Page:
Komodity výkonnejšie ako akcie

Po prvý krát za 9 mesiacov výkonnosť komodít bola vyššia než akcií. Tento trendpravdepodobne bude aj naďalej pokračovať nakoľko Čína zvyšuje dovoz surovín.

Commodities prices are outpacing stocks and bonds for the first time in nine months and, according to many analysts, the quarterly rebound is likely to continue as China keeps increasing its imports of raw materials.

Oil, gold, soybeans and sugar for delivery at the end of the year are showing gains of at least 3.7 percent on the New York Mercantile Exchange and the Boards of Trade in Chicago and New York. That is on top of the 5.7 percent gain in the UBS Bloomberg CMCI index of 28 commodities in the year through March.

Looking at the supply and demand of most commodities, there is a lot "to be very bullish about," said Larry Kantor, co-head of research in New York at Barclays Capital, which told customers last week to buy tin, gold and corn. China has "a voracious demand for raw materials," he said.

Commodities benefited from China's increasing imports of copper, oil and construction materials. "Over the next three months, commodities could outdo shares," said Shane Oliver, a manager at AMP Capital Investors in Sydney. "China is importing heavily again."

The expansion in China's economy, which grew 10.7 percent in 2006, the fastest pace in 11 years, is still spurring demand for materials to build skyscrapers, bridges, roads, cities and cars. The Chinese government forecasts 8 percent growth for 2007.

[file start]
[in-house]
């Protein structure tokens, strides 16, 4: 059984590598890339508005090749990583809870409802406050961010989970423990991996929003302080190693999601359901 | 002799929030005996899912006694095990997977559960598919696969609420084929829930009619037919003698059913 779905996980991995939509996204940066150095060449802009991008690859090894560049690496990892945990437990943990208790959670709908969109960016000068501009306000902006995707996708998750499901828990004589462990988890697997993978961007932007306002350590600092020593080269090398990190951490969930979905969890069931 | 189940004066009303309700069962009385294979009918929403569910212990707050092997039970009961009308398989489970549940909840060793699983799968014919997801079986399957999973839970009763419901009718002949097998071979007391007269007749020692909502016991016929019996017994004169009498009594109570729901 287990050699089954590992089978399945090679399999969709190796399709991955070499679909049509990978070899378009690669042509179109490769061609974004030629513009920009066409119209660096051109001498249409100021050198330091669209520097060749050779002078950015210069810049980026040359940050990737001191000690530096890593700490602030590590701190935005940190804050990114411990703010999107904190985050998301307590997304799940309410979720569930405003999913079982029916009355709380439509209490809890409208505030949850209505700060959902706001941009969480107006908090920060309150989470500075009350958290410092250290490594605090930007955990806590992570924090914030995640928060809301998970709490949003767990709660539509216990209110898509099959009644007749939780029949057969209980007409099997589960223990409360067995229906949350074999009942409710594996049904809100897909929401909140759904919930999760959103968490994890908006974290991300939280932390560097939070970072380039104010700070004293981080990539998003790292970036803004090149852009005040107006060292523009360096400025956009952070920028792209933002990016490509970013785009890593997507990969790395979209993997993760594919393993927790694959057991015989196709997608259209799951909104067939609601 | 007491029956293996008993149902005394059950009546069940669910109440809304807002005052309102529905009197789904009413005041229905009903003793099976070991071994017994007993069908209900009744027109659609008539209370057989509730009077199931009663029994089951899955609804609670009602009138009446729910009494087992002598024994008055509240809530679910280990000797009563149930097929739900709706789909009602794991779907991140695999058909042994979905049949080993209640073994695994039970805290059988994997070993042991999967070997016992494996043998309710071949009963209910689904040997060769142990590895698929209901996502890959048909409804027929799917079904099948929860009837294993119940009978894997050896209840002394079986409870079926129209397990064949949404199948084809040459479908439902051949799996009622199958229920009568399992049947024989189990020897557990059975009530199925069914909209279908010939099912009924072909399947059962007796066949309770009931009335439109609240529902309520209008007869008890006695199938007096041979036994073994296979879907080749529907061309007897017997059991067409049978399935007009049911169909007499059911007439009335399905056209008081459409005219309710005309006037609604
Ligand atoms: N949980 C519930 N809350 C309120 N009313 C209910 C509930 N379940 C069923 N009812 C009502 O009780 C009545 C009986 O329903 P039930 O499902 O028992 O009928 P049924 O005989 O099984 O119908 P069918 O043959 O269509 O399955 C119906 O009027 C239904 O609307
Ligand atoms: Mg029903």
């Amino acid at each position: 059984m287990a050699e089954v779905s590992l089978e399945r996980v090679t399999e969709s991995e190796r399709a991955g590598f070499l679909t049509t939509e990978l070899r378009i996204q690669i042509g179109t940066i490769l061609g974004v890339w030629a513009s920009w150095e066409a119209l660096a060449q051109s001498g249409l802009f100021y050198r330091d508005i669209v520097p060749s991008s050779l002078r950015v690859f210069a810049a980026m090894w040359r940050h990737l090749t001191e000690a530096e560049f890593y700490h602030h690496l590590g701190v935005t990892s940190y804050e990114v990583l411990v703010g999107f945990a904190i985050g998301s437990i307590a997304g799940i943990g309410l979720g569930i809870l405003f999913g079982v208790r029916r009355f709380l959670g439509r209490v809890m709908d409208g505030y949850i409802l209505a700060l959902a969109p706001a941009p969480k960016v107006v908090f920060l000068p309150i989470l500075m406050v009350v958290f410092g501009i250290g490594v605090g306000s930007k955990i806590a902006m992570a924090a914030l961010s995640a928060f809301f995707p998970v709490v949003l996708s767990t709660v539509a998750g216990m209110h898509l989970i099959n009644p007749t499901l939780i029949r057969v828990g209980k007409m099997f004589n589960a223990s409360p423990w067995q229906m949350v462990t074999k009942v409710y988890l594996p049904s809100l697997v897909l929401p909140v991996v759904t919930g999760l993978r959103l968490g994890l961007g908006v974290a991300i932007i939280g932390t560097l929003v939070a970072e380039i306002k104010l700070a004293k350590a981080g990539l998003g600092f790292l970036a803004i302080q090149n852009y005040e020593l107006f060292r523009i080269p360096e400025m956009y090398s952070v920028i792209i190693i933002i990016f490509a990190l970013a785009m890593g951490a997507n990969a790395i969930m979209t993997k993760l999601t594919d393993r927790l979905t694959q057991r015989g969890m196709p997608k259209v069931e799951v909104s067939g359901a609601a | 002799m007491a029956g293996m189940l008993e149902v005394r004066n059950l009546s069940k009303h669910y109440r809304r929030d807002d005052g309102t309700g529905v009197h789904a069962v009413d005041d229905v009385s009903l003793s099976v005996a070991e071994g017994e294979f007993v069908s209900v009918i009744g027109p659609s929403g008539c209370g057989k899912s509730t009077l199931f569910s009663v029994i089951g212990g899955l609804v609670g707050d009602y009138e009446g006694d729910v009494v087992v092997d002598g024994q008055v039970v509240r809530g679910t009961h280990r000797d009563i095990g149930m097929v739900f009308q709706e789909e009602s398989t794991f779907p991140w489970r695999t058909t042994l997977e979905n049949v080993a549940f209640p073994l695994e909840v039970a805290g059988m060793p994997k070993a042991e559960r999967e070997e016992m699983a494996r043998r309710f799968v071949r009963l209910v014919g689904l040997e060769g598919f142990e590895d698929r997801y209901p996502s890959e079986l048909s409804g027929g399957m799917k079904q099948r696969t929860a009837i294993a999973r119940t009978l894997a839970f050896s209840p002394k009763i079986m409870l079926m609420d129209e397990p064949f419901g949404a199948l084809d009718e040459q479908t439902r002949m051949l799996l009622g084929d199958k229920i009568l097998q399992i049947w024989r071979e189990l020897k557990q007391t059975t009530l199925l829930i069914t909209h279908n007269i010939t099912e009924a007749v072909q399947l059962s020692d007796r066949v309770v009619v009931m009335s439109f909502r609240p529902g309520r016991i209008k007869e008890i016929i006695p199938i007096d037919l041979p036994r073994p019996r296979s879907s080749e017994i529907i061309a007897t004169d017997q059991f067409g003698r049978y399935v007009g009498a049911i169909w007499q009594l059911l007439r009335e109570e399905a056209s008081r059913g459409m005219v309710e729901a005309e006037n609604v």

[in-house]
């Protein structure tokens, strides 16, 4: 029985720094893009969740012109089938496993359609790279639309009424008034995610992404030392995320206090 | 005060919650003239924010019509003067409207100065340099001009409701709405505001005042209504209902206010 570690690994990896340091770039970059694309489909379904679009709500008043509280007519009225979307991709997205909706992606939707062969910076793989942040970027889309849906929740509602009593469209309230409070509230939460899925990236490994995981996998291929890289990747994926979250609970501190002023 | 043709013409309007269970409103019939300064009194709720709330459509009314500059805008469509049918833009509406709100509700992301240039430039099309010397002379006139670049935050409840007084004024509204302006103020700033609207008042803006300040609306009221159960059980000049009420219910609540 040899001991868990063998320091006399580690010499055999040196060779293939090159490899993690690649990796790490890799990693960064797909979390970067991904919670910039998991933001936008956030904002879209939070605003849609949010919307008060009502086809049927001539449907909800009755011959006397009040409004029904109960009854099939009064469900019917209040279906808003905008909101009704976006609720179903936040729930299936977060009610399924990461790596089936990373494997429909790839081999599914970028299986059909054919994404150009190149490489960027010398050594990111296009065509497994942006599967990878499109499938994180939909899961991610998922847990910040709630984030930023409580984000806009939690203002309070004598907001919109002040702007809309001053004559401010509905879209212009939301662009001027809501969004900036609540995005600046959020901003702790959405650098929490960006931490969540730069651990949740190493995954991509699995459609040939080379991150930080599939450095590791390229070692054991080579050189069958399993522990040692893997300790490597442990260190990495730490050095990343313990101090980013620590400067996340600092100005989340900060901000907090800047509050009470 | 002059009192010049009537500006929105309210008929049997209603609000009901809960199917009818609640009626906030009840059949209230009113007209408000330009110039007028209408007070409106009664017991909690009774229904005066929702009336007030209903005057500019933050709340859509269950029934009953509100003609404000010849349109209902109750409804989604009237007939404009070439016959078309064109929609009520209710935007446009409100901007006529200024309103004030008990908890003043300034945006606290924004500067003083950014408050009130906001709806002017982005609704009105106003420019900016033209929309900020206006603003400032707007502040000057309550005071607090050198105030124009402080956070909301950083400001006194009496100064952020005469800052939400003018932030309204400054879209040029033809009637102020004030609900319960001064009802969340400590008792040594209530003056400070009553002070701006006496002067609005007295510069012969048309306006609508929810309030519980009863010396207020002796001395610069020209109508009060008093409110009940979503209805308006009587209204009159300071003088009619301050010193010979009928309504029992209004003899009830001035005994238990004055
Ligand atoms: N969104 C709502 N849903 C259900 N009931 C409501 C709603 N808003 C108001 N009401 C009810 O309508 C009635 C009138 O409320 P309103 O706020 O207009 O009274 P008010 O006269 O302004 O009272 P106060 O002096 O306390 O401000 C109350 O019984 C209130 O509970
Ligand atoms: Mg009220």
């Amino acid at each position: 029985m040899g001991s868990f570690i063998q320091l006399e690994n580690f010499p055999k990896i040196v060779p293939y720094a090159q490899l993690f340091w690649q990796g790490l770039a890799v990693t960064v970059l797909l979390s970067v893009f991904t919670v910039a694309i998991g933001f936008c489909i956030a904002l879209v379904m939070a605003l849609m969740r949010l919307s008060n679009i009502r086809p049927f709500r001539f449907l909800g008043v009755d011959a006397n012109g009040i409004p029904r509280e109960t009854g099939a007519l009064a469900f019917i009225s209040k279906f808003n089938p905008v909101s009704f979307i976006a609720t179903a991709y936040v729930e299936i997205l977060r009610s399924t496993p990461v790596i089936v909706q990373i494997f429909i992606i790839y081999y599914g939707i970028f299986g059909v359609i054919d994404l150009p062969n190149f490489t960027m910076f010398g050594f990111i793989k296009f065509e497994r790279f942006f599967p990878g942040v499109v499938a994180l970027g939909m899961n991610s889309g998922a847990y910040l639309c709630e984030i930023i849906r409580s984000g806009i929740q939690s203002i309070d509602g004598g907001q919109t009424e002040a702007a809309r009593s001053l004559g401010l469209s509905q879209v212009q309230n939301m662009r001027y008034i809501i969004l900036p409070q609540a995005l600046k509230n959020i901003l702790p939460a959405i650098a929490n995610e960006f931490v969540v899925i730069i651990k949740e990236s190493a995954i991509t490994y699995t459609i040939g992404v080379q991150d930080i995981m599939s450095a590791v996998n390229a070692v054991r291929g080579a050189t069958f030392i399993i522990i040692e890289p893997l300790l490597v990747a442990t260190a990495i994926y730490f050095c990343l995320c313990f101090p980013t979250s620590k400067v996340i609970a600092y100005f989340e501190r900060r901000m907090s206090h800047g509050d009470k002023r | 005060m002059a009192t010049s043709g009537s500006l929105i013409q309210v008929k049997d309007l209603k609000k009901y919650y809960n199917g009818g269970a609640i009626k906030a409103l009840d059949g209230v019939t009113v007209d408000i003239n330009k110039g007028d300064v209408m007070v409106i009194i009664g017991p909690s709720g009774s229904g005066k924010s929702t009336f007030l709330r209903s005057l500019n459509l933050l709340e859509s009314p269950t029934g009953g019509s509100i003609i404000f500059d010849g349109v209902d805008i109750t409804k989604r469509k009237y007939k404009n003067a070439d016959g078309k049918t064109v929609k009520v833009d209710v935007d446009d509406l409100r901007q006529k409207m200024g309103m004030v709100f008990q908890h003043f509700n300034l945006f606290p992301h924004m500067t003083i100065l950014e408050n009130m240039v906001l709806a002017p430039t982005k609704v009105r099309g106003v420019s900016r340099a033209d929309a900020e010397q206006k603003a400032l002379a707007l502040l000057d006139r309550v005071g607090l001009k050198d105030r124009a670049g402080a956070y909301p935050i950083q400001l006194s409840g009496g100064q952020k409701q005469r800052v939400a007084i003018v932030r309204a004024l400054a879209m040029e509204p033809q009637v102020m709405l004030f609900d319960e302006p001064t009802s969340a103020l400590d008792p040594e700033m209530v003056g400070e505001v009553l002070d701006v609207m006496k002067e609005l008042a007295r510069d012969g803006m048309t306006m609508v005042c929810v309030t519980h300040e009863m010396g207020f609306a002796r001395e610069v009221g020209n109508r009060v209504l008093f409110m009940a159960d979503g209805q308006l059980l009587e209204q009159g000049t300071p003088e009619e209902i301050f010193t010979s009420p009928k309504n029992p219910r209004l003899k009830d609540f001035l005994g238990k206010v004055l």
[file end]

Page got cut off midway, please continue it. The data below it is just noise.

China's imports of copper jumped 12 percent in February from a month earlier and were almost triple the level of a year earlier, according to the Customs General Administration in Beijing. Crude oil purchases rose by 8 percent in the month and palm oil by 20 percent, the administration reported.

U.S. stocks are likely to suffer from a slowing domestic economy, while European shares will be hurt by reduced profit growth, said Jane Drake, investment director at Tilney Investment Management in Liverpool, England.

Among the industrialized economies, rising prices for food, metals and fuel are likely to push up inflation, driving up manufacturers' costs and dashing speculation that central bankers from Washington to Tokyo would lower interest rates.

Fund managers say that inflation and a weakening real estate market are the biggest risks to stocks, according to a survey released last week by the Russell Investment Group in Tacoma, Washington.

"The bottom line for us is that commodities will outperform the other markets for the rest of the year due to serious problems in the equities markets," Christoph Eibl, a manager at Tiberius Asset Management, said. Investors in commodities so far this year are the biggest winners. As recently as January, after commodities lost money for the first time in five years, Goldman Sachs said the outlook for higher prices was "very much intact."

Source: IHT


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